Another thing I noticed is the vibration that takes place as I plant the tip. The shaft vibrates like a tuning fork and I can feel it quite well. It makes no noise while this happens, indeed these are the second quietest poles I have ever used.

In Maplewood and Itasca State Parks the trails get a bit of up and down looping around or by lakes, so I got to use them more aggressively there. They worked wonderfully. Here is a picture of them leaning against a bat house near Cataract Lake.

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I took them back to California for a few big day-hikes. Again I noticed the vibration when planting on the predominately rock surfaces of the areas I hike. The poles are very strong, much stronger than the other carbon fiber trekking poles I use most of the time. While climbing through a couple of scree fields on the way to the summit of San Gorgonio I always worry that I am going to snap a pole as it slides between the large chunks of granite. But the Alpines do not budge. They also do not get their baskets ripped off like all of my other poles in these situations. I love the basket attachment used on Black Diamonds poles.

Speaking of baskets, I put the optional powder baskets on them when I went to Utah for a week of snowshoeing with my hiker-girl. (I finally found one, yes…) They work very well for packed snow, but for two days I was in Utah's famous fluffy powder that the baskets just disappeared into. I also have the optional ¾ baskets from my Black Diamond Expedition poles that I put on for one day. The ¾ baskets have almost as much surface area as the powder baskets, but are made of a stiffer material and have longer, sharper teeth on the bottom middle ring to bite into packed snow. Mine are pretty torn up from rock as these are what I use for mountaineering trips. I will undoubtedly put them on the Alpines for good once this test is over.

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This is because I love these poles in the snow. They are going to become my winter poles. The vibration does not manifest itself in snow. They are lighter and seem just as strong as the Expeditions. And with a glove on the narrow grip does not bother me as much. (The Expeditions have a narrow grip too, as do Jenn's BD Elliptical Spire poles.) I hit some iced over sections of trail and the Alpines bit into it wonderfully. While I am using them right now on all hikes for the purpose of testing, these are going to be the only winter hiking and mountaineering poles for me once the test is over.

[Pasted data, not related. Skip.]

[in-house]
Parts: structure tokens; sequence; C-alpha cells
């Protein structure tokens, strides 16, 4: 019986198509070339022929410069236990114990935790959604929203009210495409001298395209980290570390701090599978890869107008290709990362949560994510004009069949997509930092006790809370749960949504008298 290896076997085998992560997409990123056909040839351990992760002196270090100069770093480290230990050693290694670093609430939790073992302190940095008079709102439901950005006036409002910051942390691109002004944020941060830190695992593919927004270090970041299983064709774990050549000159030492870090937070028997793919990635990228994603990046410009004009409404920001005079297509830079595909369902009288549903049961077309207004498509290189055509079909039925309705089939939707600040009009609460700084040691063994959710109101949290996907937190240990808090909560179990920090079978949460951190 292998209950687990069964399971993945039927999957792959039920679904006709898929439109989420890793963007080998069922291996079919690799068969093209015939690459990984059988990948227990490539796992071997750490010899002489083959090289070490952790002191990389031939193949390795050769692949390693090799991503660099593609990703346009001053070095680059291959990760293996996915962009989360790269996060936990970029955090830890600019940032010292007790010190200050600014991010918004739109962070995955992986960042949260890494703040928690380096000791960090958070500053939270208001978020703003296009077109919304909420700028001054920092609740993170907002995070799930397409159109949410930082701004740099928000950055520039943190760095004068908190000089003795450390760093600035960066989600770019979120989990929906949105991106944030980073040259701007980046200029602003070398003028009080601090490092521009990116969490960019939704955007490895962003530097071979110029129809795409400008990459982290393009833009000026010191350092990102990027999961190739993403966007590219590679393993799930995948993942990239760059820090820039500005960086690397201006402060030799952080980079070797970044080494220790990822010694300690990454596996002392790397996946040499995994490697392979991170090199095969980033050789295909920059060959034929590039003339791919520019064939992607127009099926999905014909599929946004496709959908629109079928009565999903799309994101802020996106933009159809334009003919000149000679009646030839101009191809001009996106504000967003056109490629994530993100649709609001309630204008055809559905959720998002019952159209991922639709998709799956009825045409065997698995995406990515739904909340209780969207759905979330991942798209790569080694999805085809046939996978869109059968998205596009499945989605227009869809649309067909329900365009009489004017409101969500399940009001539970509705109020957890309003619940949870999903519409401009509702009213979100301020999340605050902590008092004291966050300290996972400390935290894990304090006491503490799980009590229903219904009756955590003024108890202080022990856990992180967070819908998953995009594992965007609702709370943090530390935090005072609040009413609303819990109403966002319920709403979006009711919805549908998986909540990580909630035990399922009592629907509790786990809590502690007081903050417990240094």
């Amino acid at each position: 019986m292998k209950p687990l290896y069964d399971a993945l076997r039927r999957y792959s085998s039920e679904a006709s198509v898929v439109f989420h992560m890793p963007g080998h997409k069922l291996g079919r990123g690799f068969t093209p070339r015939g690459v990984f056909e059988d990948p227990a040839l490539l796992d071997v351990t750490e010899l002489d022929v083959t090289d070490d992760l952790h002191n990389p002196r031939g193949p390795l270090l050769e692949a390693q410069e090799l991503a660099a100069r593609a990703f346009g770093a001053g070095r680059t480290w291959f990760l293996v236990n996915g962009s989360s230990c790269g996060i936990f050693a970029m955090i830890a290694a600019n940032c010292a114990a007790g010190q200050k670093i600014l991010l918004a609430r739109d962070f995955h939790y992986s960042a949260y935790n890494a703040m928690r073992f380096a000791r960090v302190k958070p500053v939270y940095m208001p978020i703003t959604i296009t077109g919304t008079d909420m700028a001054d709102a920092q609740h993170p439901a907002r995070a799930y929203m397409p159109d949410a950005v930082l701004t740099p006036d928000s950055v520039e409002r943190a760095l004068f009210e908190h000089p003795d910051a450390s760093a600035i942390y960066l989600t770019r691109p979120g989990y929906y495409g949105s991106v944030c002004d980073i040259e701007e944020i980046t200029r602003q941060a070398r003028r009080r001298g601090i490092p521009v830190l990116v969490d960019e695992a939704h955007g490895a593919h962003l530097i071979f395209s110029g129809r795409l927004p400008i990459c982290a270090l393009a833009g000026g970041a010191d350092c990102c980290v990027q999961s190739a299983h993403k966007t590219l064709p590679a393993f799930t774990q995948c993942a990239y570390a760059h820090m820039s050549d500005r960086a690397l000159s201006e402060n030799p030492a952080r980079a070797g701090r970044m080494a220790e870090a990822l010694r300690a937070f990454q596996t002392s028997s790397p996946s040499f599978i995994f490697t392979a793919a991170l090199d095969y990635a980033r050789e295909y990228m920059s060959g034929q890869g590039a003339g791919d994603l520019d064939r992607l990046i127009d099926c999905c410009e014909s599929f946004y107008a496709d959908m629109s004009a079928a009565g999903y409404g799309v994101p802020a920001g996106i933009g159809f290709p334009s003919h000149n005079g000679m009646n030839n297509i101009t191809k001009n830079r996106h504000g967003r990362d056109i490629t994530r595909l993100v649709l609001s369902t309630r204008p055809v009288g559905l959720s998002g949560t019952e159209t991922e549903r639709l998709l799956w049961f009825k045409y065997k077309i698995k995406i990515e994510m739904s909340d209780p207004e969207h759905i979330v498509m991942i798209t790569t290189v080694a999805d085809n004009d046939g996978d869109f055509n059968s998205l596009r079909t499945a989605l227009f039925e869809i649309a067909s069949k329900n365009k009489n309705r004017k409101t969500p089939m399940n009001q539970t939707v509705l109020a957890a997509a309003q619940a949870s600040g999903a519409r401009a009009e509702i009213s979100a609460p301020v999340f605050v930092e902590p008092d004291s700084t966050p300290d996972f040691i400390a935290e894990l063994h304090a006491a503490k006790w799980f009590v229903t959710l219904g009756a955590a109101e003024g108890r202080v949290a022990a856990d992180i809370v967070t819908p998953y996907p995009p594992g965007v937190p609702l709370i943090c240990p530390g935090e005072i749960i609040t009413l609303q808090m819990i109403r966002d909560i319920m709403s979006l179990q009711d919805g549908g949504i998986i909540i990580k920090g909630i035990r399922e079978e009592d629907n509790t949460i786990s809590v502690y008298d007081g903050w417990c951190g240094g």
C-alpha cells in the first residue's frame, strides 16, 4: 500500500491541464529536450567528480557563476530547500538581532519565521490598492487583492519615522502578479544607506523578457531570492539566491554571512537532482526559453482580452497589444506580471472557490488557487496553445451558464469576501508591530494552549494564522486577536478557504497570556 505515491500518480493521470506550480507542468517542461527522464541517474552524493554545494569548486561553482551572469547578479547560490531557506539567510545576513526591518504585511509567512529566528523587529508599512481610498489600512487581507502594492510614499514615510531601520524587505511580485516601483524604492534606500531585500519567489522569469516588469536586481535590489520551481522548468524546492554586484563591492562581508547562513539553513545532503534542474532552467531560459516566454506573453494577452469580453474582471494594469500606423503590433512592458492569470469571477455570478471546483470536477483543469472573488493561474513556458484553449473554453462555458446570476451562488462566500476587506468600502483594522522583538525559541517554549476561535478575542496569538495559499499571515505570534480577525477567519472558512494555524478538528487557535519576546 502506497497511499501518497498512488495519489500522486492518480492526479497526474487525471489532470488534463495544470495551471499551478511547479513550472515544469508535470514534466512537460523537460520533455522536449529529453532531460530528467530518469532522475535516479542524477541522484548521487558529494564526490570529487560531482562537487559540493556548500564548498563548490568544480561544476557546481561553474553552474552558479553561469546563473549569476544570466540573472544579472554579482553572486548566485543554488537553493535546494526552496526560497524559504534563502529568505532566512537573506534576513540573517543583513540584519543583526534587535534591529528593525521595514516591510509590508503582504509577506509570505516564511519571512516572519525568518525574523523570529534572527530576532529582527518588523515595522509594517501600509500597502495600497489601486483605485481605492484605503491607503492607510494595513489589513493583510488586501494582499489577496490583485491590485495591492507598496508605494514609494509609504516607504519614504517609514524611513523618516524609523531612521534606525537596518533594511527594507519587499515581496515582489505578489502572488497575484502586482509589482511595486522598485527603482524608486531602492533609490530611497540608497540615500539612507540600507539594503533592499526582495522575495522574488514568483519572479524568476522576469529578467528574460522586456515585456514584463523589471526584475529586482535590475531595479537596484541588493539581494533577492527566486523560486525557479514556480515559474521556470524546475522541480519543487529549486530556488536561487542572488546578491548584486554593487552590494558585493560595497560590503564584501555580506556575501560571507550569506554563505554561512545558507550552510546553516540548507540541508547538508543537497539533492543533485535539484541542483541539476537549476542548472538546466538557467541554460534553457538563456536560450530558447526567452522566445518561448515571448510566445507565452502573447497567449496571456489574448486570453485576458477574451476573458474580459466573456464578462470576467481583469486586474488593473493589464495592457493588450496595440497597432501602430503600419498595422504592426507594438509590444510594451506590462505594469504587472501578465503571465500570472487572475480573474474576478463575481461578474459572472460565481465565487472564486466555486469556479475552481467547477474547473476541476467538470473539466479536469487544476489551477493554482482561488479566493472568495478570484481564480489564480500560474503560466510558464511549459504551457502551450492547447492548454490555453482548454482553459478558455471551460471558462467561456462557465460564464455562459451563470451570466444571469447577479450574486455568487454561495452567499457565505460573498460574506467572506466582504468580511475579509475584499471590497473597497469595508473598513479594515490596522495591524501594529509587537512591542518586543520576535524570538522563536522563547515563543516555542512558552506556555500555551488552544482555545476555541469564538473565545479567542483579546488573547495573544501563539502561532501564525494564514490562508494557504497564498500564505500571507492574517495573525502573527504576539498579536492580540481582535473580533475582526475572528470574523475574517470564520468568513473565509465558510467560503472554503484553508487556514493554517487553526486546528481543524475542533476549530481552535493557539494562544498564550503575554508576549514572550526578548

As had been the case with my Expeditions, the FlickLock system works wonderfully. I have had no slippage during use with the Alpines. They are very easy to adjust. On my compression-nut adjusting style poles, I leave them set at the length I use them at the most to avoid the hassle of adjusting them. With the Alpine I do not mind collapsing them back down, or changing the length for even minor adjustments.

And as I mentioned earlier the straps of the Alpines are very comfortable, much more so than my Expeditions. I think Black Diamond has a winner with this design.


LONG-TERM REPORT

Field Conditions

Since the Field Report I have used the Alpines in San Jacinto State Park and Forest a few times. All have been in snow up to 2.5' (0.76 m) deep or on ice, with the occasional bare rock at the summits. Temps during use have been between 25 and 45 F (-4 and 7 C)

They were used in the San Gorgonio Wilderness in March. The temps were between 20 and 32 F ( C) on ice and snow up to 3 ft (3 m) deep.

They have also been used in Minnesota for snowshoeing where the temps have got down to a chilly -20 F ( C).